The Flying Boat Museum at Foynes near the mouth of the River Shannon in western Ireland highlights a short but significant period in the history of commercial and military aviation. Foynes was a new town and port of the nineteenth century, established from the late 1830s on a site recommended to government by the surveyors J F Burgoyne, Harry D Jones and Richard Griffiths. It was connected to the Irish railway system by a branch line opened in 1858 and currently mothballed. The channel between Foynes village and Foynes Island became a landing place for flying boats in the early 1930s, and was formally recognised as an air terminal in 1935. In the years immediately before the Second World War it was becoming clear that four-engined flying boats would be able to operate commercial services across the Atlantic, and on 23 June 1939 the first transatlantic passenger flight was made by a Boeing B313 Clipper from Botwood in Labrador (then part of Newfoundland which was incorporated into Canada in 1949). Other experimental flights were made by British Short S30 flying boats and by Americal Sikorsky 44s. During the Second World War Foynes became an important staging point for transatlantic passenger flights, which then took between 12 and 15 hours while Botwood developed into a huge base for the Royal Canadian Air Force. In 1942 Shannon Airport on the north bank of the river was opened, and transatlantic flights, like those in other parts of the world, were increasingly undertaken by land planes, particularly the civilian versions of the four-engined bombers developed during the Second World War. The Foynes flying boat station was closed in 1948.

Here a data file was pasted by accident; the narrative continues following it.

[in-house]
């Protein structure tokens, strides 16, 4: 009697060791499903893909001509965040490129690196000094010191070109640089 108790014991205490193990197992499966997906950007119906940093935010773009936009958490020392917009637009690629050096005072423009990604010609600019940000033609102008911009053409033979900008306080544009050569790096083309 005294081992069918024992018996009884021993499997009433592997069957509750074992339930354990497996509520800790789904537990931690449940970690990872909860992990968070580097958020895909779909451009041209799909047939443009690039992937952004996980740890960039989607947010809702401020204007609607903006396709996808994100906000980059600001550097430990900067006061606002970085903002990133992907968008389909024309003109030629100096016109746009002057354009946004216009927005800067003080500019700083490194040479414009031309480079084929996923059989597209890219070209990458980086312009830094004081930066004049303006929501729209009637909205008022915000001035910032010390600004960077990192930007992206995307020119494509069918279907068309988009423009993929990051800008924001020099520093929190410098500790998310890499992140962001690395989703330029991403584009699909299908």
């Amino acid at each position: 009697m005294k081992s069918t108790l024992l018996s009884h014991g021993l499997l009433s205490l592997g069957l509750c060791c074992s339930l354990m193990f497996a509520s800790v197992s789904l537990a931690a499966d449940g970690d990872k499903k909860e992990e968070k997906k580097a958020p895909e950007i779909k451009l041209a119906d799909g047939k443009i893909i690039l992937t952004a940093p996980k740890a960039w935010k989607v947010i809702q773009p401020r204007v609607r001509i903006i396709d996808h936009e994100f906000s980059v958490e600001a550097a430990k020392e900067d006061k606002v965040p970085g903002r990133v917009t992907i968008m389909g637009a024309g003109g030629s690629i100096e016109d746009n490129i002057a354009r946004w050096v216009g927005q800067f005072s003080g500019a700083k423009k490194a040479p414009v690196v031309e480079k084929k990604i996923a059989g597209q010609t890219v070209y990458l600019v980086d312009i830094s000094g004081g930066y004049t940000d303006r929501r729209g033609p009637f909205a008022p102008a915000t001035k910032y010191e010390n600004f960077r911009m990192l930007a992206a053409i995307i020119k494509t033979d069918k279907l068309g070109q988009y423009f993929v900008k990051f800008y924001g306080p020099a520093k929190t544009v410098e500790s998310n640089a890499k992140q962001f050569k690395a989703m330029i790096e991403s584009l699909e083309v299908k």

The terminal was originally the Monteagle Arms Hotel built in the 1860s, and surrounded during the Second World War by huts built for the personnel who operated the flying boat station. It was leased by the Flying Boat Museum in 1988. The outstanding feature of the museum is a full-size replica of a PanAm Boeing B315 Clipper, in which visitors can see the individual beds provided for travellers and sit in the 14-seat dining room, as well as inspecting the flight deck and the quarters occupied by the crew of eleven. They can also see the radio facilities and the weather room, as well as a small cinema reflecting the 1940s, and displays of newspaper clippings, postcards, aircraft logbooks and timetables, with photographs of celebrated passengers who passed through Foynes, including John Fitzgerald Kennedy, J M Keynes, Bob Hope, Humphrey Bogart, Yehudi Menuhin. There is also a small display on the maritime history of the lower Shannon.